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Paul Pogba Lacking Consistency to Be Considered a World-Class Player

Juventus' midfielder Paul Pogba from France reacts during the Italian Serie A  football match Juventus Vs Hellas Verona on January 6, 2016 at the 'Juventus Stadium' in Turin.  AFP PHOTO / MARCO BERTORELLO / AFP / MARCO BERTORELLO        (Photo credit should read MARCO BERTORELLO/AFP/Getty Images)
MARCO BERTORELLO/Getty Images
Adam DigbyFeatured Columnist IIIJanuary 7, 2017

With other recognisable stars like Andrea Pirlo and Carlos Tevez having moved on, Paul Pogba has arguably become the most recognisable player at Juventus. Of course club captain Gigi Buffon remains hugely prominent, but even the great goalkeeper has taken something of a back seat to his young team-mate.

Whether dabbing in celebration of his latest goal, showing off a new haircut or being discussed in transfer rumours, the 22-year-old is never far from the news. Catalan newspaper Sport last week went so far as to say he had offered himself to Barcelona, per Eurosport.

Juventus have of course denied that, with director general Beppe Marotta telling Gr Parlamento (h/t Football Italia) that Pogba is “a great player” and that “he’s an important asset for our club, and we’ll hold on tight to him.”

His growth over the past three seasons has been incredible, going from being an unused reserve at Manchester United to a major part of last year’s double-winning Bianconeri. Reaching the Champions League final raised his profile further still, and his native France hosting this summer’s European Championships will almost certainly add to that.

Yet for all his wide-ranging and constantly improving skills, there is one factor Pogba has yet to bring to his game; consistency.

Indeed, while he is capable of—and already has—single-handedly decided the outcome of matches for the Turin giants, those occasions are all too rare, with his ineffectual displays still far outnumbering his top-drawer performances.

Looking at his most eye-catching recent outing, Pogba was undeniably brilliant in Juve’s comprehensive 4-0 rout of Chievo, scoring one goal and creating another in a wonderful all-round display.

As the graphic in the tweet above shows, he also connected with 62 of his 70 pass attempts (88.6 percent), completing four of the six take-ons he tried while also making three tackles, one interception and 10 ball recoveries.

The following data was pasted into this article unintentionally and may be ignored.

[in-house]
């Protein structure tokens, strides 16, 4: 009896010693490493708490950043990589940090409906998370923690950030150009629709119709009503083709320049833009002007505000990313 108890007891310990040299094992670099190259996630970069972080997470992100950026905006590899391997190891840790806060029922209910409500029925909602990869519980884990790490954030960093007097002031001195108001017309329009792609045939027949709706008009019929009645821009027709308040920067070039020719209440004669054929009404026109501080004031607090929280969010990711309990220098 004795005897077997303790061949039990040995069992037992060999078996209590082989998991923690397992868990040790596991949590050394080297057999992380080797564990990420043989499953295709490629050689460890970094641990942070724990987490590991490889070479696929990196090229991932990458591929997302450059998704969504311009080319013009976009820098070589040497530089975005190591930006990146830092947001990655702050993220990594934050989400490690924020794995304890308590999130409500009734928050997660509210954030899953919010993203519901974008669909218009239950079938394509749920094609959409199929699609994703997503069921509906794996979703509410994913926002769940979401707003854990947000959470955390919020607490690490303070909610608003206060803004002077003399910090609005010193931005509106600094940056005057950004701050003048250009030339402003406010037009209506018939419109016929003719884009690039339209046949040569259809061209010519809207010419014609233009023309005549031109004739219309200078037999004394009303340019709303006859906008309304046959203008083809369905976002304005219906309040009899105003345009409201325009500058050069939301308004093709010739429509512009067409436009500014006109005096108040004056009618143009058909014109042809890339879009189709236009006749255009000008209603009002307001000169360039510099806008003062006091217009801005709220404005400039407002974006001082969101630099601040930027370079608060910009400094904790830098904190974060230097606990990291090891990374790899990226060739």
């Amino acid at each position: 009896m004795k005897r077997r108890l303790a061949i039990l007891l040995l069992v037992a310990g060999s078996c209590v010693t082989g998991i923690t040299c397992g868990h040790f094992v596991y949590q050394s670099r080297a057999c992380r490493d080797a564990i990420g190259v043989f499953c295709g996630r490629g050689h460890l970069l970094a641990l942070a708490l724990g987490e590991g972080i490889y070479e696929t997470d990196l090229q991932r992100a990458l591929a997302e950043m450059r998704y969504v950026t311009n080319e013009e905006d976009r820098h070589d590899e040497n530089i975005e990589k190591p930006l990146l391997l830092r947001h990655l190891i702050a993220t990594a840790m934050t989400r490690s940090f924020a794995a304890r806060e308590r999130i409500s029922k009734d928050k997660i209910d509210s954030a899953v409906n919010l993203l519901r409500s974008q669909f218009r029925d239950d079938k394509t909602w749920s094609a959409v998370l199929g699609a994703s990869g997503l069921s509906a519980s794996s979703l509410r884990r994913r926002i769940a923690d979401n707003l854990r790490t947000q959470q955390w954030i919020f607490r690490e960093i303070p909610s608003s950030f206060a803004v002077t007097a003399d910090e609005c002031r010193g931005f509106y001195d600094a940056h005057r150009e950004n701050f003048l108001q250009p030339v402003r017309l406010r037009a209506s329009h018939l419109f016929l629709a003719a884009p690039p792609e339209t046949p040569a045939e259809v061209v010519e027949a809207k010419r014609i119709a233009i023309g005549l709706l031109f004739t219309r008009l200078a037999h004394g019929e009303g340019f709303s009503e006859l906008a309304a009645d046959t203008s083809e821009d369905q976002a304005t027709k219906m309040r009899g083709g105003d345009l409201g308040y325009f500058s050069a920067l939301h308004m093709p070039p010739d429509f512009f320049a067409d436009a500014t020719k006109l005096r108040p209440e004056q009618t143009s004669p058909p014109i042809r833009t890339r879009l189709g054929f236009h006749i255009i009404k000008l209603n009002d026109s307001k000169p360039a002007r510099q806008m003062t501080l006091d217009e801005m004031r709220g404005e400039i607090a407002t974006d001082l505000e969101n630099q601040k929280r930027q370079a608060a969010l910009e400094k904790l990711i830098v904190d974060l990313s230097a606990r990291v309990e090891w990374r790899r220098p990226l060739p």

It was a display that showcased his full potential, but stands in stark contrast with the contributions he has made since. One need not look too far for examples, with WhoScored.com showing the match against Frosinone just a week later saw him take seven shots, commit two fouls and turn the ball over on no fewer than six occasions.

That is the Pogba that Juventus supporters have become far more accustomed to, a side to his game that does not make the highlight reels or appear in easily digestible gifs, but it is also a factor which separates the good players from the truly great.

Juventus' coach Massimiliano Allegri (L) and Juventus' midfielder from France Paul Pogba celebrate with the trophy after winning 2-1 the Italian Tim Cup final match (Coppa Italia) between Juventus and Lazio on May 20, 2015 at the Stadio Olimpico in Rome.
ANDREAS SOLARO/Getty Images

Coach Massimiliano Allegri has repeatedly spoken of the need for improvement, telling a press conference in November that Pogba needs to read certain moments of the game better,” and it is a theme he has returned to throughout the campaign.

Even in the media gathering after that aforementioned victory over Chievo, the Juve boss spoke about how Pogba could have done more, again discussing the “room for improvement” and pointing out how he could’ve placed a particular shot more accurately.

Fortunately for Allegri and the Bianconeri, it is a mindset the player himself shares, explaining his desire to become even better in a recent interview with Telefoot, per Mark Rodden of ESPN FC:

I'm not going to get a big head. I've done nothing in football. I haven't won the Champions League. I've won the Scudetto but I'm nothing for the moment. I still have to develop, to learn.

I'm going to try and do things that few in the world have done ... try to win the Champions League, try to win the Euros. I don't like resting on my laurels... I always want more.

Blessed with a heady combination of pace, power, athleticism and technical ability, there is little doubt he can do just that and if—with age and experience—he can add consistency to that list of attributes, then Paul Pogba could truly be considered a world-class player.

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